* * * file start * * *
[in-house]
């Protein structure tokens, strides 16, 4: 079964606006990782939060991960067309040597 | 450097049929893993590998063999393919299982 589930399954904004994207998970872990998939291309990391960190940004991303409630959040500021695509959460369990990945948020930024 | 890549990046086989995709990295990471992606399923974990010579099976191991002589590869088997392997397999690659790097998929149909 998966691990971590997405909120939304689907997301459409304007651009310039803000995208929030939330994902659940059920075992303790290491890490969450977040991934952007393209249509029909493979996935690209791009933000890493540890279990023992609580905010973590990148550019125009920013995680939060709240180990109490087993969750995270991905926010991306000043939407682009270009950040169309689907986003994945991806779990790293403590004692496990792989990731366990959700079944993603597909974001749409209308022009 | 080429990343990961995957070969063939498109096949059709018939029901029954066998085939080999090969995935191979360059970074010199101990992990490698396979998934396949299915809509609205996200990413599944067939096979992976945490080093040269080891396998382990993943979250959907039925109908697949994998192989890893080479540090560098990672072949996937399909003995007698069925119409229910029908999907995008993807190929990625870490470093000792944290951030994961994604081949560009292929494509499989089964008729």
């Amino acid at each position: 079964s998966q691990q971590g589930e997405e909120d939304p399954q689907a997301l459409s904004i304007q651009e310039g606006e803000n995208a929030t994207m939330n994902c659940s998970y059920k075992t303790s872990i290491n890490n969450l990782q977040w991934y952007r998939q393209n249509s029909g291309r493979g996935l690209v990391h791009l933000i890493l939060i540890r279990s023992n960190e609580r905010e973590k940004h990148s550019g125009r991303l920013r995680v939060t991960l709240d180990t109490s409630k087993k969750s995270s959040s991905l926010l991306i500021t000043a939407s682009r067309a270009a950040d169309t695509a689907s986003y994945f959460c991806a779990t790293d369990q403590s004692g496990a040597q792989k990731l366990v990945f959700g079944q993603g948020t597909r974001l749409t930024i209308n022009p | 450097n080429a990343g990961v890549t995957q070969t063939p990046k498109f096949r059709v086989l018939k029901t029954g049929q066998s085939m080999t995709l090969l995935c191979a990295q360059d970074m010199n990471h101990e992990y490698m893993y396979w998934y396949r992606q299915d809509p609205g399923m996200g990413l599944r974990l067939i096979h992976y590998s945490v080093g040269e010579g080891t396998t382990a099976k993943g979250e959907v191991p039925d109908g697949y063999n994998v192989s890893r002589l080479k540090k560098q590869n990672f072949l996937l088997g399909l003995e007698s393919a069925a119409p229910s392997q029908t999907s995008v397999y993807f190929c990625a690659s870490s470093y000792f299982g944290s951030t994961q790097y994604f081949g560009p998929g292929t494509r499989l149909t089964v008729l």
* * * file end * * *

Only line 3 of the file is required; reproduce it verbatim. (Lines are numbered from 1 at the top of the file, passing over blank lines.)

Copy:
């Amino acid at each position: 079964s998966q691990q971590g589930e997405e909120d939304p399954q689907a997301l459409s904004i304007q651009e310039g606006e803000n995208a929030t994207m939330n994902c659940s998970y059920k075992t303790s872990i290491n890490n969450l990782q977040w991934y952007r998939q393209n249509s029909g291309r493979g996935l690209v990391h791009l933000i890493l939060i540890r279990s023992n960190e609580r905010e973590k940004h990148s550019g125009r991303l920013r995680v939060t991960l709240d180990t109490s409630k087993k969750s995270s959040s991905l926010l991306i500021t000043a939407s682009r067309a270009a950040d169309t695509a689907s986003y994945f959460c991806a779990t790293d369990q403590s004692g496990a040597q792989k990731l366990v990945f959700g079944q993603g948020t597909r974001l749409t930024i209308n022009p | 450097n080429a990343g990961v890549t995957q070969t063939p990046k498109f096949r059709v086989l018939k029901t029954g049929q066998s085939m080999t995709l090969l995935c191979a990295q360059d970074m010199n990471h101990e992990y490698m893993y396979w998934y396949r992606q299915d809509p609205g399923m996200g990413l599944r974990l067939i096979h992976y590998s945490v080093g040269e010579g080891t396998t382990a099976k993943g979250e959907v191991p039925d109908g697949y063999n994998v192989s890893r002589l080479k540090k560098q590869n990672f072949l996937l088997g399909l003995e007698s393919a069925a119409p229910s392997q029908t999907s995008v397999y993807f190929c990625a690659s870490s470093y000792f299982g944290s951030t994961q790097y994604f081949g560009p998929g292929t494509r499989l149909t089964v008729l």